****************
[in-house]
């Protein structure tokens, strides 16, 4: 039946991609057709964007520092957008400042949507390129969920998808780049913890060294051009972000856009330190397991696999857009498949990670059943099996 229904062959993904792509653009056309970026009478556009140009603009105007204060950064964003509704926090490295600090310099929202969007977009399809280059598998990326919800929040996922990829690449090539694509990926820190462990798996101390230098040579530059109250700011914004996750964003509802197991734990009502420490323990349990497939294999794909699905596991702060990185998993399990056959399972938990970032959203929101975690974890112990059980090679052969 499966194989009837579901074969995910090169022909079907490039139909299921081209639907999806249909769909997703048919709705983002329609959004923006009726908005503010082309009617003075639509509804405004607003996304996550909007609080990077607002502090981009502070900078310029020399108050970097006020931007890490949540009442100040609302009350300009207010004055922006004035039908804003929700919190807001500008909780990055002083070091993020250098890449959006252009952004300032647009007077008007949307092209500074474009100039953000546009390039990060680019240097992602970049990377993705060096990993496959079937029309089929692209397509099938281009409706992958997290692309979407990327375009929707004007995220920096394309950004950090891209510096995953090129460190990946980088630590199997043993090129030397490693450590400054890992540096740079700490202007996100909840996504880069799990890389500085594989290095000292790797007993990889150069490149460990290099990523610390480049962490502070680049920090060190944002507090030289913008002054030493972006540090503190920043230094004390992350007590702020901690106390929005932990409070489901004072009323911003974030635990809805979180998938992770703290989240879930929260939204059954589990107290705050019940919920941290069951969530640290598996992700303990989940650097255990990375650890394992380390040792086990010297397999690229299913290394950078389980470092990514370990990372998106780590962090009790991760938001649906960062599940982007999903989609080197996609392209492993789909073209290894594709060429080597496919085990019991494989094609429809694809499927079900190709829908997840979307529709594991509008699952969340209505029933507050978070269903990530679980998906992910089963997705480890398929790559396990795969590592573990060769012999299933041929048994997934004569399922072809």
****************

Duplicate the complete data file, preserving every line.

[in-house]
């Protein structure tokens, strides 16, 4: 039946991609057709964007520092957008400042949507390129969920998808780049913890060294051009972000856009330190397991696999857009498949990670059943099996 229904062959993904792509653009056309970026009478556009140009603009105007204060950064964003509704926090490295600090310099929202969007977009399809280059598998990326919800929040996922990829690449090539694509990926820190462990798996101390230098040579530059109250700011914004996750964003509802197991734990009502420490323990349990497939294999794909699905596991702060990185998993399990056959399972938990970032959203929101975690974890112990059980090679052969 499966194989009837579901074969995910090169022909079907490039139909299921081209639907999806249909769909997703048919709705983002329609959004923006009726908005503010082309009617003075639509509804405004607003996304996550909007609080990077607002502090981009502070900078310029020399108050970097006020931007890490949540009442100040609302009350300009207010004055922006004035039908804003929700919190807001500008909780990055002083070091993020250098890449959006252009952004300032647009007077008007949307092209500074474009100039953000546009390039990060680019240097992602970049990377993705060096990993496959079937029309089929692209397509099938281009409706992958997290692309979407990327375009929707004007995220920096394309950004950090891209510096995953090129460190990946980088630590199997043993090129030397490693450590400054890992540096740079700490202007996100909840996504880069799990890389500085594989290095000292790797007993990889150069490149460990290099990523610390480049962490502070680049920090060190944002507090030289913008002054030493972006540090503190920043230094004390992350007590702020901690106390929005932990409070489901004072009323911003974030635990809805979180998938992770703290989240879930929260939204059954589990107290705050019940919920941290069951969530640290598996992700303990989940650097255990990375650890394992380390040792086990010297397999690229299913290394950078389980470092990514370990990372998106780590962090009790991760938001649906960062599940982007999903989609080197996609392209492993789909073209290894594709060429080597496919085990019991494989094609429809694809499927079900190709829908997840979307529709594991509008699952969340209505029933507050978070269903990530679980998906992910089963997705480890398929790559396990795969590592573990060769012999299933041929048994997934004569399922072809």